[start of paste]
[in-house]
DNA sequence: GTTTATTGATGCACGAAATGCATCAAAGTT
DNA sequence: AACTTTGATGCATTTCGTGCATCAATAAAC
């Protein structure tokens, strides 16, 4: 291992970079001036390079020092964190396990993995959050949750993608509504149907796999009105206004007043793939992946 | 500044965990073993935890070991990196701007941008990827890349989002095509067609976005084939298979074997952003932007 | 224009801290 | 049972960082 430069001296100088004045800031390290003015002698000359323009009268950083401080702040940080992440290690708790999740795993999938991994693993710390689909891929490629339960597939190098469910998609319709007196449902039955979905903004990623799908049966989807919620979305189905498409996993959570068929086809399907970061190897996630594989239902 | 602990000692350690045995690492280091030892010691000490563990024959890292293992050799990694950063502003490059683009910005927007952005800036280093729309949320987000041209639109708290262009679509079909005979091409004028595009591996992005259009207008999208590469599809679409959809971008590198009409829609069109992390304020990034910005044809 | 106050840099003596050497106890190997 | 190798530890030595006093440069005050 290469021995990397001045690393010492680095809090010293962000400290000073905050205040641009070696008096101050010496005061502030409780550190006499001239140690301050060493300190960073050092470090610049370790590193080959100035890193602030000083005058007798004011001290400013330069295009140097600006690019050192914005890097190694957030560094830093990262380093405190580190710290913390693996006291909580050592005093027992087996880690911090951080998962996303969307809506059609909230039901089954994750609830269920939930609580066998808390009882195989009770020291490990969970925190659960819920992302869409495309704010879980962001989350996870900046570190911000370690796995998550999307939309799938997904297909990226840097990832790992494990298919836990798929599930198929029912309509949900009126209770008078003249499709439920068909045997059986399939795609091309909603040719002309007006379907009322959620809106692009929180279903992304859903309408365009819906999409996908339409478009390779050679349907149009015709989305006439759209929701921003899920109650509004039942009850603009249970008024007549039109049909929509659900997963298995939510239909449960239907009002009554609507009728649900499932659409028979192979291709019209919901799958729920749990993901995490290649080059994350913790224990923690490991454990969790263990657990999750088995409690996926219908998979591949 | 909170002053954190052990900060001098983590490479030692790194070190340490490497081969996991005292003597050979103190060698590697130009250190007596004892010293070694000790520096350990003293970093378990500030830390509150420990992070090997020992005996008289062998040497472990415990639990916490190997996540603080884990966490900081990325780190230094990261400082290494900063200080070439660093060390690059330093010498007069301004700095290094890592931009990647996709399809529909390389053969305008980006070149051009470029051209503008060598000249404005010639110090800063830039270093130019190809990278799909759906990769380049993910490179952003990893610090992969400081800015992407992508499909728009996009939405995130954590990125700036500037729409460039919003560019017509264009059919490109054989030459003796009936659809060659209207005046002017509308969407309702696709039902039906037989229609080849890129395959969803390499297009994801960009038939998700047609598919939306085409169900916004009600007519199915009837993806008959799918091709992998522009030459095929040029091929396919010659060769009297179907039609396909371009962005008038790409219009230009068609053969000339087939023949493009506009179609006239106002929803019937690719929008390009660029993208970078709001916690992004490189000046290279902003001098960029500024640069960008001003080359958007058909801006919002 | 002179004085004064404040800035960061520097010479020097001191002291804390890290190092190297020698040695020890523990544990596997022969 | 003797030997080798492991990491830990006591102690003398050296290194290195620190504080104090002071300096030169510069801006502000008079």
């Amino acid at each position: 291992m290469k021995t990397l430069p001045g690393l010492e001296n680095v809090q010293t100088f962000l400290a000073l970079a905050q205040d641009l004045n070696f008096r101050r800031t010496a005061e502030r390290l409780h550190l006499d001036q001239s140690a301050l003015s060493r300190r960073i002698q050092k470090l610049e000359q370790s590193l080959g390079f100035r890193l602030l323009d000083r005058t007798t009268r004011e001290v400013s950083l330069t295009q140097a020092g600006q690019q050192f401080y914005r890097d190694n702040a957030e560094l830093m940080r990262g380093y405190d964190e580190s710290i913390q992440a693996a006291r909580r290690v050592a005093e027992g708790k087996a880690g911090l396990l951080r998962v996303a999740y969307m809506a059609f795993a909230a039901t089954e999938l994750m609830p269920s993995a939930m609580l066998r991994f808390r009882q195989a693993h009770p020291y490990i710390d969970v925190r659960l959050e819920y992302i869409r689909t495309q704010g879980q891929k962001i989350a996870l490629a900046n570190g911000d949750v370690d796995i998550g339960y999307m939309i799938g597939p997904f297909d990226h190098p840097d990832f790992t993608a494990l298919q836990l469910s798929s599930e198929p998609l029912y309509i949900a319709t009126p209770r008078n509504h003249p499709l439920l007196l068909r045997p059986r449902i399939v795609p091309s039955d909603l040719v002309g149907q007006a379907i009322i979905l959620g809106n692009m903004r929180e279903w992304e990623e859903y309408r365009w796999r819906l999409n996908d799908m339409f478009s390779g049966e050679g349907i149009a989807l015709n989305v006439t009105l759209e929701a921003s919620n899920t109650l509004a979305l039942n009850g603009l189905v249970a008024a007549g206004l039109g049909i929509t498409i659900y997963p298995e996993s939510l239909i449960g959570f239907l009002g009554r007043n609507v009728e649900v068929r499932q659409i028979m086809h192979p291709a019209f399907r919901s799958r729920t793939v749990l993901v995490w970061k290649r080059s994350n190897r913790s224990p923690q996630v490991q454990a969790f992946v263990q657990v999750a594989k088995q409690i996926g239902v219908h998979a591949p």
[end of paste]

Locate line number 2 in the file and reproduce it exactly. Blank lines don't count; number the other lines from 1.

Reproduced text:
DNA sequence: GTTTATTGATGCACGAAATGCATCAAAGTT